Guest Blog: Mat Oxley – MotoGP: no one — not even Márquez — gets to ride the magic carpet for free | MotoMatters.com

by Dec 9, 20200 comments

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MotoMatters.com is delighted to feature the work of iconic MotoGP writer Mat Oxley. Oxley is a former racer, TT winner and highly respected author of biographies of world champions Mick Doohan and Valentino Rossi, and currently writes for Motor Sport Magazine, where he is MotoGP correspondent. We are featuring sections from Oxley’s blogs, which are posted in full on the Motor Sport Magazine website.


MotoGP: no one — not even Márquez — gets to ride the magic carpet for free

Marc Márquez’s injury struggles shine a light on the dangers faced by motorcycle racers and remind us of the painful journey taken by another Honda superstar

A motorcycle cartwheels down the track and into the dirt. Medics arrive on the scene. They lay the injured rider on a stretcher and load him into an ambulance. Sirens wail. The crowd’s attention returns to the racing.

“Is he hurt pretty bad?” asks a woman.

“I dunno,” her photographer husband replies. “Somebody said he broke his back.”

“My, how’d he do that?”

Another racer has overheard the conversation. He sidles up to the woman. “Cycles is a mean toy, lady,” he says and walks off.

We all know motorcycles can be dangerous – whether you use them as toys, modes of transport or tools of your trade – but here we are.

The latest medical interventions to save Marc Márquez’s career have focused attention on this reality.

Most of us have been there, to a greater or lesser degree. If you ride motorcycles you will fall off. That’s pretty much the law. And if you fall off you will most likely get hurt. This is the contract we all sign somewhere deep inside our subconscious, however much our conscious tries to convince us that it will never happen to me.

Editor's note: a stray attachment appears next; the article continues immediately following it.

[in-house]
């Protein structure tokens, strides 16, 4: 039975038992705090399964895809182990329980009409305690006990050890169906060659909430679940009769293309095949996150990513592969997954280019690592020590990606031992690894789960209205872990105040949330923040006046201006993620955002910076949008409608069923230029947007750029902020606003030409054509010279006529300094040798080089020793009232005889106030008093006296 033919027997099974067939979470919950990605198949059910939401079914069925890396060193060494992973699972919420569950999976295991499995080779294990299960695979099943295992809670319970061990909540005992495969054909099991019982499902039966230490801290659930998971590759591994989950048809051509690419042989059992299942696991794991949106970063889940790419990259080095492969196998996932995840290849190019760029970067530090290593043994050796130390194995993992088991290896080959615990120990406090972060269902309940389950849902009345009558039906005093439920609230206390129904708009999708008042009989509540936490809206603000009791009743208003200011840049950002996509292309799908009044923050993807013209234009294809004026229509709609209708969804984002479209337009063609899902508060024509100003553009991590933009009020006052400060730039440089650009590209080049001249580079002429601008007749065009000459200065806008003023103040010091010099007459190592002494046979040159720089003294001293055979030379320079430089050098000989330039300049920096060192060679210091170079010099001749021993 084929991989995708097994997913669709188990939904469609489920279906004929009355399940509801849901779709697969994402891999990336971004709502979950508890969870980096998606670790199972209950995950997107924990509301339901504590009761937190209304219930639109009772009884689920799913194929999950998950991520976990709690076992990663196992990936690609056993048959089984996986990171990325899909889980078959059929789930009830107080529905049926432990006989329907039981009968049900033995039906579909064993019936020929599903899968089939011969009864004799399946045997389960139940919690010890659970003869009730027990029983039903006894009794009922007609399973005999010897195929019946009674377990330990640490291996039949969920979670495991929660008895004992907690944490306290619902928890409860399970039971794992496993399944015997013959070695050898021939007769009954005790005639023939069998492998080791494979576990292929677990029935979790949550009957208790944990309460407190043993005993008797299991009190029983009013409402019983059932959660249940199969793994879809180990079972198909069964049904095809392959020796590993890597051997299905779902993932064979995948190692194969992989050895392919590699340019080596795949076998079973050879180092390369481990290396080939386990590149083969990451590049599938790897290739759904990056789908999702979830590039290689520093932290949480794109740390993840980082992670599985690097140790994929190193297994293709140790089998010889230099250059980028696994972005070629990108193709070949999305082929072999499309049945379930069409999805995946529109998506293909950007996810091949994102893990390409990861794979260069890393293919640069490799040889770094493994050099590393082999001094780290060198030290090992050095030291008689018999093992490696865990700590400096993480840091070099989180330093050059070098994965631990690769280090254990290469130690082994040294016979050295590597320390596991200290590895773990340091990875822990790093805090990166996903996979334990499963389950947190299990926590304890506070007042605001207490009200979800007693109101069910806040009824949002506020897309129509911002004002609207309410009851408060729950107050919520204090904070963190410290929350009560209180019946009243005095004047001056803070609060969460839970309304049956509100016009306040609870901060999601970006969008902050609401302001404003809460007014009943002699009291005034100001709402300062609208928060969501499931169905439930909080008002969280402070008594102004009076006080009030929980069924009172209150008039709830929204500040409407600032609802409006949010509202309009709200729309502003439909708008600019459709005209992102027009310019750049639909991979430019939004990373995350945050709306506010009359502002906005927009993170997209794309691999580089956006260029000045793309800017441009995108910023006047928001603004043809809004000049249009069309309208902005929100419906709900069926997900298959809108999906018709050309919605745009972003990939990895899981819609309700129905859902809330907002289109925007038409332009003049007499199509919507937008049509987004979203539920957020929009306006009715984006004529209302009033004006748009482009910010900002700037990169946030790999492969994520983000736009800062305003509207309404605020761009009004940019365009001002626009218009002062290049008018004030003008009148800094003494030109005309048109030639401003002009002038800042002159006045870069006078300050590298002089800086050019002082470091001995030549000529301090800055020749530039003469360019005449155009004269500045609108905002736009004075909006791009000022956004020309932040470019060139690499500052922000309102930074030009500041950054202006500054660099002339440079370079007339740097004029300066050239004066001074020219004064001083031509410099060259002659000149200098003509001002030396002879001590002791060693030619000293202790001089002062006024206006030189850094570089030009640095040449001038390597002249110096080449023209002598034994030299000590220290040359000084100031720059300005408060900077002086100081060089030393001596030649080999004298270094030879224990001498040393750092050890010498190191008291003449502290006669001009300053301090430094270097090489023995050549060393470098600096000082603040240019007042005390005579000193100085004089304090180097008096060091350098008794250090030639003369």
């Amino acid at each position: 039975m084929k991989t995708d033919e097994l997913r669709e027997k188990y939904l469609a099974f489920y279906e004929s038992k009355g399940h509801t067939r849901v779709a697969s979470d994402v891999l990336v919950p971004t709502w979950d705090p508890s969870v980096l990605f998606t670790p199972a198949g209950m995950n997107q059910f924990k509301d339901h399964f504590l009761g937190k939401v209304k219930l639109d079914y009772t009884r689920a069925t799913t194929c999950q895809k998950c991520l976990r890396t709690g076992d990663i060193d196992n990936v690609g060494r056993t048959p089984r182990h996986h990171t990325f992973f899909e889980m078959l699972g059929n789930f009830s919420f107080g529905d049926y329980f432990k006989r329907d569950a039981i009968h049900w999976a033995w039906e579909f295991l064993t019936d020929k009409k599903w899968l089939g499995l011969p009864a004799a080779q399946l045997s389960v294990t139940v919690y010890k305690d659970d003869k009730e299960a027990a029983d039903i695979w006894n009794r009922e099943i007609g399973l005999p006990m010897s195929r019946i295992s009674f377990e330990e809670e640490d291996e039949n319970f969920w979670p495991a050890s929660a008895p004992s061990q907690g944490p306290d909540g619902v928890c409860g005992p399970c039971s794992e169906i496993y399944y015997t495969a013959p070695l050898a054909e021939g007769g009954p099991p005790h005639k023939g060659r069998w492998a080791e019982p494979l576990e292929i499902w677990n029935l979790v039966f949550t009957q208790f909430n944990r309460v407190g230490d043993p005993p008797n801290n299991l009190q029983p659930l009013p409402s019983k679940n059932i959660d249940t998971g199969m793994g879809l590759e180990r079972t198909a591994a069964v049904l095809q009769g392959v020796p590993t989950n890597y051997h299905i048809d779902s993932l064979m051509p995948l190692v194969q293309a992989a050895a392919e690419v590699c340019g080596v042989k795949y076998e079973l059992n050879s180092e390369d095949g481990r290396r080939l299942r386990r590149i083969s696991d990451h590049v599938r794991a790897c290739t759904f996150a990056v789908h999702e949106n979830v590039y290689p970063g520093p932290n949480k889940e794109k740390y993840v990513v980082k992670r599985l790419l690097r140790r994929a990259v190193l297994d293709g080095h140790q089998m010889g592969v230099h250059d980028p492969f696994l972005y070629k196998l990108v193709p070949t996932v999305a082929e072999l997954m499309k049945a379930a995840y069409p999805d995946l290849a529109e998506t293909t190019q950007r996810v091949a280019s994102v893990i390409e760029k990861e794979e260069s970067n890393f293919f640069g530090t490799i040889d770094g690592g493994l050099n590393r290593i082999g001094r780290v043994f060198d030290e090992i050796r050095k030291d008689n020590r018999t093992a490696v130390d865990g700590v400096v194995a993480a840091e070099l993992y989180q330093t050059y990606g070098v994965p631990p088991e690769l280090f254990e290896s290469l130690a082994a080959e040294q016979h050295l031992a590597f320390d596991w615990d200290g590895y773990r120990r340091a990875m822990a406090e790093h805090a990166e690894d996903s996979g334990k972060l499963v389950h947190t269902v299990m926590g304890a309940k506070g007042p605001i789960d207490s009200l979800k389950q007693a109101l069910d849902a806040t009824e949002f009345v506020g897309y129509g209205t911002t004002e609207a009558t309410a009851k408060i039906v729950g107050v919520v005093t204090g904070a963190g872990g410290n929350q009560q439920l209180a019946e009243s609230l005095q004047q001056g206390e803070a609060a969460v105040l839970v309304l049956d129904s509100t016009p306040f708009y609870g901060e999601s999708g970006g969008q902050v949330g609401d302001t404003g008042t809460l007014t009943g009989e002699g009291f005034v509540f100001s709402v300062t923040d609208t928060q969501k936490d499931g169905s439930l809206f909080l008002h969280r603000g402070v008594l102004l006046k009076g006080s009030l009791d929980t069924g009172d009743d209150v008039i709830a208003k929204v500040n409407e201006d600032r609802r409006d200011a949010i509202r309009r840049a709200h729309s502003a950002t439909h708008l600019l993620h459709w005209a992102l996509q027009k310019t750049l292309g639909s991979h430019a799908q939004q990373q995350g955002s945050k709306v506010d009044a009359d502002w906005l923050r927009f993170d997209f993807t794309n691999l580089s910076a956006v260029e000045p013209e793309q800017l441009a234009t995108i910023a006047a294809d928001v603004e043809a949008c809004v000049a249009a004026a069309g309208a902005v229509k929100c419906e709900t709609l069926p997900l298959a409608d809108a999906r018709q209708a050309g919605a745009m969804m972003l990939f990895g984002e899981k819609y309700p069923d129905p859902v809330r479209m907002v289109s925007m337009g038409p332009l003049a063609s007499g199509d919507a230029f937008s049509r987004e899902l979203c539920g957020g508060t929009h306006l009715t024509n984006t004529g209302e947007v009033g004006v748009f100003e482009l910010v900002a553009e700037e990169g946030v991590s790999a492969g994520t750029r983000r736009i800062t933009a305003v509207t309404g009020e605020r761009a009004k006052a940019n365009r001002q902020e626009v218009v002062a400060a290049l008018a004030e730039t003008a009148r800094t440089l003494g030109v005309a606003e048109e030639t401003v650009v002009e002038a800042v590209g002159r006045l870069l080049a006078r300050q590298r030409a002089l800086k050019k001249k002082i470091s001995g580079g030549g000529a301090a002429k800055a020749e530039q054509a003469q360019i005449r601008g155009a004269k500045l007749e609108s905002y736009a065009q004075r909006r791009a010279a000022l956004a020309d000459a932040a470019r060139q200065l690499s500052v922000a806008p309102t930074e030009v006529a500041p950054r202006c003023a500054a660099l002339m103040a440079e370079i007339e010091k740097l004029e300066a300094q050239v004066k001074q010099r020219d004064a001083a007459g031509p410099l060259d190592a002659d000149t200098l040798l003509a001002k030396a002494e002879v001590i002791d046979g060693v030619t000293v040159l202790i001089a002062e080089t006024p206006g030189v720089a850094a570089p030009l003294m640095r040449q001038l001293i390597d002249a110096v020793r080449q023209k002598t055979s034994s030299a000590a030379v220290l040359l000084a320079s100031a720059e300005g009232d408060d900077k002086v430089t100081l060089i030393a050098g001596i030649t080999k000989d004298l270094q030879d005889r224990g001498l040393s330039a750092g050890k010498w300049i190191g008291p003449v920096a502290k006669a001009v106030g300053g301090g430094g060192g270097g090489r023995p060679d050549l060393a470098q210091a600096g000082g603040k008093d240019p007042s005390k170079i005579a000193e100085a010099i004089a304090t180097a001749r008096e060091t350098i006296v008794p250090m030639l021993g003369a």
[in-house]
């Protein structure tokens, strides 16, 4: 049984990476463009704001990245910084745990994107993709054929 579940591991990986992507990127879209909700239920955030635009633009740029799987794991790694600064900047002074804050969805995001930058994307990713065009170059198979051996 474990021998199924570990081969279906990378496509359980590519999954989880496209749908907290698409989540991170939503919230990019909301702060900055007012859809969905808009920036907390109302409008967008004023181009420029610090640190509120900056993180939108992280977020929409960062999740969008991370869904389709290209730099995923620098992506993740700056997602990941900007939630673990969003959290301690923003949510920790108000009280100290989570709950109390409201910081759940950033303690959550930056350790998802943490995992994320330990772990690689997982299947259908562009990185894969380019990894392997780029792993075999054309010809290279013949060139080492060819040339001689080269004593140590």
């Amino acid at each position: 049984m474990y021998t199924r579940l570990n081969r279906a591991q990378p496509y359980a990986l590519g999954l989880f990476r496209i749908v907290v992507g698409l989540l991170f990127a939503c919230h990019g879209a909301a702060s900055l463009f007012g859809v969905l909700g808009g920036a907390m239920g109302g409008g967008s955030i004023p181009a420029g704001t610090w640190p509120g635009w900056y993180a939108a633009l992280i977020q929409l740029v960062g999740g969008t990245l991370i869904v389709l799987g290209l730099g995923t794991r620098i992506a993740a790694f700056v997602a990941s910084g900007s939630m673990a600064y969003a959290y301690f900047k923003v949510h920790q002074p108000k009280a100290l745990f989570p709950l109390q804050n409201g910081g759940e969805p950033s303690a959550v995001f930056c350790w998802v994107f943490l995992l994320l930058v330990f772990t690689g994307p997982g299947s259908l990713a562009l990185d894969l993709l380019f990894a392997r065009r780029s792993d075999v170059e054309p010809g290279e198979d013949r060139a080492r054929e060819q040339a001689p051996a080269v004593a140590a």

The subconscious deal we make goes something like this: yes, we may fall off and, yes, we may get hurt but, you know what, that’s okay, because no one gets to ride the magic carpet for free.

Moving rapidly through space on a motorcycle does something to you that driving a car doesn’t. You are not separated from reality by the vehicle, you are part of reality. That’s the thrill and that’s the risk, right there. And of course you can’t have one without the other, that’s the deal.

I accept the physical risk because the psychological risk might be greater. Riding a motorcycle, even down the shops on a sunny day or off to the airport on a rainy day, makes me happy. Everything about it, from controlling the machine as well as I can to controlling the risk as much as I can involves me totally. You have no option but to be in the zone, because the price of being elsewhere will most likely be more than you want to pay.

Motorcycle racers sign essentially the same contract, but there’s more pain in the small print. Bike racers 100 per cent know they are going to get hurt. Repeatedly. Because you can’t live on the limit without going over the limit now and again. Simple as that.

Read the rest of Mat Oxley’s blog on the Motor Sport Magazine website.

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